Date2 Jun 2019
Alive: Kim Hak interview
During the period of the Khmer Rouge regime in Cambodia more than two million citizens of Phnom Penh were forced out of the city as part of a programme of agricultural reform. They were able to take very few possessions. Families gathered up what was most precious or most practical - only some risked taking photographs or family heirlooms, many were forced to leave all ties to the past behind.
During the regime, precious objects were closely guarded out of fear. Some were wrapped in plastic and buried underground, others were carefully hidden within household utility objects like pots or kettles, in the hope that they would not be found until reaching safety.
Alive is an ongoing project by Cambodian artist Kim Hak that brings these objects into close view, exploring the stories of conflict and personal tragedy they carry with them. For the project Hak, who is based in Phnom Penh, met 12 families who came to New Zealand as refugees in the 1970s and 1980s. He documented the objects that travelled with them as they moved through border camps, refugee centres and ultimately as they settled to start new lives in Auckland. In this exhibition, the photographs appear alongside some of the actual objects. Alive demonstrates the power and importance objects can play in our lives, as vessels for memory and markers of change. The exhibition serves to celebrate Cambodian communities living in Aotearoa, creating a moment for greater understanding of their experience of extraordinary conflict and sacrifice.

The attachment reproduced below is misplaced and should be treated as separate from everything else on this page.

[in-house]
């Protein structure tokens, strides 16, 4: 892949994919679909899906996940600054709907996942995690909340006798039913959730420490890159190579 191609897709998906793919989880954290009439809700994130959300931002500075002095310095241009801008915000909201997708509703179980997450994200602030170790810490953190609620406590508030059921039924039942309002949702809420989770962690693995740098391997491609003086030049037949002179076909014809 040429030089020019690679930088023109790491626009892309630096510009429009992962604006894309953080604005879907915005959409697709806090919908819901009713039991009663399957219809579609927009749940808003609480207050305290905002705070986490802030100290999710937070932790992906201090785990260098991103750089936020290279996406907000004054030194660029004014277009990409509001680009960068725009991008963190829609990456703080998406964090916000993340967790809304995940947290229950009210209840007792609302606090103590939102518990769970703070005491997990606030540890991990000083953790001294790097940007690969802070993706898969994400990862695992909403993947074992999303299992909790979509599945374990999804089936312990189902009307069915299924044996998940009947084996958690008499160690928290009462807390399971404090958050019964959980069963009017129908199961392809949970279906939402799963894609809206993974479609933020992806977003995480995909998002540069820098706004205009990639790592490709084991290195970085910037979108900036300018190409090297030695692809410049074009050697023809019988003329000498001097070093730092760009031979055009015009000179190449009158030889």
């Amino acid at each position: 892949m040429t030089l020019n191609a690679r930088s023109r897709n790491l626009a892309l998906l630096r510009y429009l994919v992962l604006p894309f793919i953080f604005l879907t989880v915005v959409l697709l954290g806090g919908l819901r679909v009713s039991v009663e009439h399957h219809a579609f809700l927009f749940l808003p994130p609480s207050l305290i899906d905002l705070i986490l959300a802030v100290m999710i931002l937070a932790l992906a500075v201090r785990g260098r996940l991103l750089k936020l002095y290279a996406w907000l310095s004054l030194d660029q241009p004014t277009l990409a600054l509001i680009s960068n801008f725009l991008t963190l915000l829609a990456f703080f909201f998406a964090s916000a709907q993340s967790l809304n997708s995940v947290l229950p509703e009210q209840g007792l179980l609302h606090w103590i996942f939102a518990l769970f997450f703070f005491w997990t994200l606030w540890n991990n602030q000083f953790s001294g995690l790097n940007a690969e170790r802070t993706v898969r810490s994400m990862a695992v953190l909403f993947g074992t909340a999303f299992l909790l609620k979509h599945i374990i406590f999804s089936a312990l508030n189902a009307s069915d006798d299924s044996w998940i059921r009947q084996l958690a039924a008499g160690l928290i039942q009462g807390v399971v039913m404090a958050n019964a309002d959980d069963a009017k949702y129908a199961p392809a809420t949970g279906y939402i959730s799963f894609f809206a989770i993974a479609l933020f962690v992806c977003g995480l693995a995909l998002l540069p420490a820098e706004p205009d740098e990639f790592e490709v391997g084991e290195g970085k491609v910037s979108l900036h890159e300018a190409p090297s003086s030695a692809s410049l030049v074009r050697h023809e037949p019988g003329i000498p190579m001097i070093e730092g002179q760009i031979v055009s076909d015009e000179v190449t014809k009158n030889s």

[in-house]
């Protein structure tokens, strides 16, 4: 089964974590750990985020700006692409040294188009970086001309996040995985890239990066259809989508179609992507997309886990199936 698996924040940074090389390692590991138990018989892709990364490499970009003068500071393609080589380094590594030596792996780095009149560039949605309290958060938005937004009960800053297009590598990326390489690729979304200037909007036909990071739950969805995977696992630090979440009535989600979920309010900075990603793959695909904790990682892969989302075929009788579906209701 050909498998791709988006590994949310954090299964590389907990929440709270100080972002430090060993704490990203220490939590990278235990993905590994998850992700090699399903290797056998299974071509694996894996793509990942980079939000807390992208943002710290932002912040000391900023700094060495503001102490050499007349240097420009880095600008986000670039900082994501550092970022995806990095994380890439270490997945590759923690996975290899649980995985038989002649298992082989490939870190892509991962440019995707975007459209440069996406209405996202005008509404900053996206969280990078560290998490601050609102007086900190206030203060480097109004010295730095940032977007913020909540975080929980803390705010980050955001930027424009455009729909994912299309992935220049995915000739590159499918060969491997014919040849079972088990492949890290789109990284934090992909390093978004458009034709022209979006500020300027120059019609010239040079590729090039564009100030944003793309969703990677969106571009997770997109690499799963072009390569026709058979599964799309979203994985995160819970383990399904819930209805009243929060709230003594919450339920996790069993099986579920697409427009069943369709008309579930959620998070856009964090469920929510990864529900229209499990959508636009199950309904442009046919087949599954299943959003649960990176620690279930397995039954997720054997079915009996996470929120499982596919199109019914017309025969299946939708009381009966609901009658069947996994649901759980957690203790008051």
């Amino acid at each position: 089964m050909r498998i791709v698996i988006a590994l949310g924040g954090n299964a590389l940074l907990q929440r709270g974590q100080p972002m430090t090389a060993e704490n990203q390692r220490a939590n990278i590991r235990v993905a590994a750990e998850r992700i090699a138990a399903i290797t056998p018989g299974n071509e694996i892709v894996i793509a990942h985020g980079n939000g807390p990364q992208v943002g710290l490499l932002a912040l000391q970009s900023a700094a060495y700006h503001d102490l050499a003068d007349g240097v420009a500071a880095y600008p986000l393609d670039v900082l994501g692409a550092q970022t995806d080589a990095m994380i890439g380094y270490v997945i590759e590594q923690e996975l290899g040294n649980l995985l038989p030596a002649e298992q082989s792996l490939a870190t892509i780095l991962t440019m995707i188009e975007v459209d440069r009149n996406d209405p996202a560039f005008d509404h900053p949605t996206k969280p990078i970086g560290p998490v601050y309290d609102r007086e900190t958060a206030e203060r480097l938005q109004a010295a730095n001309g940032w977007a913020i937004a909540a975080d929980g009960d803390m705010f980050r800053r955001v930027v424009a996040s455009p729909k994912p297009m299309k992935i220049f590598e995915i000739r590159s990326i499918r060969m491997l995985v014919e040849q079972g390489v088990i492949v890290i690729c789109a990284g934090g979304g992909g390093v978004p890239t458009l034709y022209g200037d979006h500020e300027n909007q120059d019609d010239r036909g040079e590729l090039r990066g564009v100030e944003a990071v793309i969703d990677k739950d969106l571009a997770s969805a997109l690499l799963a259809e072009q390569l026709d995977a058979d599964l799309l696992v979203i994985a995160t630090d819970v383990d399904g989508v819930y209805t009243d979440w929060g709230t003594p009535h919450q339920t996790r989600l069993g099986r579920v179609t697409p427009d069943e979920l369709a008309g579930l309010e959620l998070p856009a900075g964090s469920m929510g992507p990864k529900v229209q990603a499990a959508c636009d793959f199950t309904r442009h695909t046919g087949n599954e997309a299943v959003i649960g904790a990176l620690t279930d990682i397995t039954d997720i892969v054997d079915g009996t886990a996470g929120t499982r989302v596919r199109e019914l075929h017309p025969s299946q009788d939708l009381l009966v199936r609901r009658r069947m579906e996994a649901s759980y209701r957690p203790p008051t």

This exhibition is the third iteration of Alive with previous chapters shown in Cambodia and Australia. Alive will tour to the Bophana Audiovisual Resource Center in Phnom Penh in August 2019. Kim Hak’s visit to New Zealand and the Alive exhibition are supported by Rei Foundation.
Zoe Black: The starting point for the Alive body of work was unearthing relics that belonged to members of your family – photographs and small treasures in particular. What motivated you to create the first series of images, which focused purely on the objects and didn’t include their owners?
Kim Hak: The Alive project did begin with my family’s objects and I wanted to stage them in a poetic way, only giving clues about the stories behind these everyday things, rather than creating an image with the whole story laid bare. I wanted the objects to be shown without their owners because the more families I talked to, the more I realised that there were similar experiences between individuals and the objects they were able to hold onto. Not including people in the photographs meant the images and the stories were relatable to so many others. Their shared experiences could be symbolised by my photograph of a cooking pot, for example, and seeing the images started the families talking more to one another about what they remember. As the project progressed and I started to include other families, they began to ask to be photographed with their objects, so I decided to include one person to represent each chapter.
ZB: How did you come about selecting the objects that have been photographed? Did the selection come after conversations with the families or did the families select the objects as a starting point?
KH: It was a slow process. With the families I was working with in Cambodia, it always began with casual conversations. They would talk, show their items, talk more … I liked to record the conversations so I could play them back and learn more for the next visit. I also liked to sketch the family and their objects as we talked. Once the story became clear, we would discuss how they felt having their object photographed and then, with their permission, we would compose the images. We always shot at the family’s home to make sure they were comfortable.